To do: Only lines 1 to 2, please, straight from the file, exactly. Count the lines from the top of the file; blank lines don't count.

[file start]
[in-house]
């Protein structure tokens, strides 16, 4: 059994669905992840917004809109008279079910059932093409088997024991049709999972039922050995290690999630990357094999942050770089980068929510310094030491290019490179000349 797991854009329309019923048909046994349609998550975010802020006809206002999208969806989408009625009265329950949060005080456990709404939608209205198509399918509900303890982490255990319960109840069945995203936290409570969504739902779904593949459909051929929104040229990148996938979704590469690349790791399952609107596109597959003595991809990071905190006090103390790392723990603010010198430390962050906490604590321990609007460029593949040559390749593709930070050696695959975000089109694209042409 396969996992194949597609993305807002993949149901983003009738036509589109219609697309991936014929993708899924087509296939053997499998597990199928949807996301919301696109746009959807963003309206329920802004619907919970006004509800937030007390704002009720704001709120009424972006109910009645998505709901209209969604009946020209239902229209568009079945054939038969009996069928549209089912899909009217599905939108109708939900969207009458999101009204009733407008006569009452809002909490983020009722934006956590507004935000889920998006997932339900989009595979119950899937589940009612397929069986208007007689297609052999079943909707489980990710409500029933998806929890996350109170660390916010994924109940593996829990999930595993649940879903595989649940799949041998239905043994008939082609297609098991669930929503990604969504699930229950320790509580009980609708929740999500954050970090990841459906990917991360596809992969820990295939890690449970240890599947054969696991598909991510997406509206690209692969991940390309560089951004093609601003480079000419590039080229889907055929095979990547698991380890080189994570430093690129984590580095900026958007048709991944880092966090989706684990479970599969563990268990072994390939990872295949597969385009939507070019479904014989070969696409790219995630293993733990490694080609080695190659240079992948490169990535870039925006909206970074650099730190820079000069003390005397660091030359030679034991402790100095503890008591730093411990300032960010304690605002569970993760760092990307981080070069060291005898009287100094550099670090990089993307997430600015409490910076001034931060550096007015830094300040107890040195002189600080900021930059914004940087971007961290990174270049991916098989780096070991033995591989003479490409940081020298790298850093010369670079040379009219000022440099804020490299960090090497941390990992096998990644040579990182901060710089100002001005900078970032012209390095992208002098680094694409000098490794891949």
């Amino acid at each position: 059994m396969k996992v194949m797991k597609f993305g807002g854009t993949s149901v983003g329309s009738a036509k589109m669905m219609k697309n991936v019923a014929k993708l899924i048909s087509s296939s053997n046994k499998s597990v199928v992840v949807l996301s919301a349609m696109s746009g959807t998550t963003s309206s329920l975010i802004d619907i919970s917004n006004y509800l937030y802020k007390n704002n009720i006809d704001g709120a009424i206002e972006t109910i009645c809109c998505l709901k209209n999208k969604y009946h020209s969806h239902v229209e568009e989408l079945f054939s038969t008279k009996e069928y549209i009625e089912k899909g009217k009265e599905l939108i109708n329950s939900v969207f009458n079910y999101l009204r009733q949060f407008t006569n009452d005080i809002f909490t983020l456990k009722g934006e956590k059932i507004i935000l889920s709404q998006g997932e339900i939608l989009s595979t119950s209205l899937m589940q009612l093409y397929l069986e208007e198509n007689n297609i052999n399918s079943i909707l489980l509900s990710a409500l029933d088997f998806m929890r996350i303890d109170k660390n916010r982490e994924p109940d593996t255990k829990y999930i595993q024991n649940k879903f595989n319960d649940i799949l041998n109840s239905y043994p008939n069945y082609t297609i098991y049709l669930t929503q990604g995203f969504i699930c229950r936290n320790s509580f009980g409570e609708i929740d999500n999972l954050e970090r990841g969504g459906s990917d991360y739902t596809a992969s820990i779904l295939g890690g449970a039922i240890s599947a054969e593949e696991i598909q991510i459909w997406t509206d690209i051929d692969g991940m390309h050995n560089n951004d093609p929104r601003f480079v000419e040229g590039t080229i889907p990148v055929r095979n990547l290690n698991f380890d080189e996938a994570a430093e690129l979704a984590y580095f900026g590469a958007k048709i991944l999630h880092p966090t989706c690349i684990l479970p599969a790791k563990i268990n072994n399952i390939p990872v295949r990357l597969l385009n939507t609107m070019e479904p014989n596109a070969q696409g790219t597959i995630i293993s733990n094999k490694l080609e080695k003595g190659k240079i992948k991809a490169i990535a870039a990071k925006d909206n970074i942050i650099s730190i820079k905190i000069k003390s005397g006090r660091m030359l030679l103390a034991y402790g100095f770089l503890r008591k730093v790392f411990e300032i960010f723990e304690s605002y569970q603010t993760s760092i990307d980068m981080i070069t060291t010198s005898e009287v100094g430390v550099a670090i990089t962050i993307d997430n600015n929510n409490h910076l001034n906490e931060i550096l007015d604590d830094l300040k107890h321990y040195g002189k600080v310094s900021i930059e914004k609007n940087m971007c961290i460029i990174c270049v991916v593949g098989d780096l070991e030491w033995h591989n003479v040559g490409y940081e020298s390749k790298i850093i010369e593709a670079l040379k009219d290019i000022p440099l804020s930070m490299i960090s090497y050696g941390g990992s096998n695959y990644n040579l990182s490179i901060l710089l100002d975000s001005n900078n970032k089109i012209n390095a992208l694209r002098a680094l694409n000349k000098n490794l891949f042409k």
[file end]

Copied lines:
[in-house]
């Protein structure tokens, strides 16, 4: 059994669905992840917004809109008279079910059932093409088997024991049709999972039922050995290690999630990357094999942050770089980068929510310094030491290019490179000349 797991854009329309019923048909046994349609998550975010802020006809206002999208969806989408009625009265329950949060005080456990709404939608209205198509399918509900303890982490255990319960109840069945995203936290409570969504739902779904593949459909051929929104040229990148996938979704590469690349790791399952609107596109597959003595991809990071905190006090103390790392723990603010010198430390962050906490604590321990609007460029593949040559390749593709930070050696695959975000089109694209042409 396969996992194949597609993305807002993949149901983003009738036509589109219609697309991936014929993708899924087509296939053997499998597990199928949807996301919301696109746009959807963003309206329920802004619907919970006004509800937030007390704002009720704001709120009424972006109910009645998505709901209209969604009946020209239902229209568009079945054939038969009996069928549209089912899909009217599905939108109708939900969207009458999101009204009733407008006569009452809002909490983020009722934006956590507004935000889920998006997932339900989009595979119950899937589940009612397929069986208007007689297609052999079943909707489980990710409500029933998806929890996350109170660390916010994924109940593996829990999930595993649940879903595989649940799949041998239905043994008939082609297609098991669930929503990604969504699930229950320790509580009980609708929740999500954050970090990841459906990917991360596809992969820990295939890690449970240890599947054969696991598909991510997406509206690209692969991940390309560089951004093609601003480079000419590039080229889907055929095979990547698991380890080189994570430093690129984590580095900026958007048709991944880092966090989706684990479970599969563990268990072994390939990872295949597969385009939507070019479904014989070969696409790219995630293993733990490694080609080695190659240079992948490169990535870039925006909206970074650099730190820079000069003390005397660091030359030679034991402790100095503890008591730093411990300032960010304690605002569970993760760092990307981080070069060291005898009287100094550099670090990089993307997430600015409490910076001034931060550096007015830094300040107890040195002189600080900021930059914004940087971007961290990174270049991916098989780096070991033995591989003479490409940081020298790298850093010369670079040379009219000022440099804020490299960090090497941390990992096998990644040579990182901060710089100002001005900078970032012209390095992208002098680094694409000098490794891949």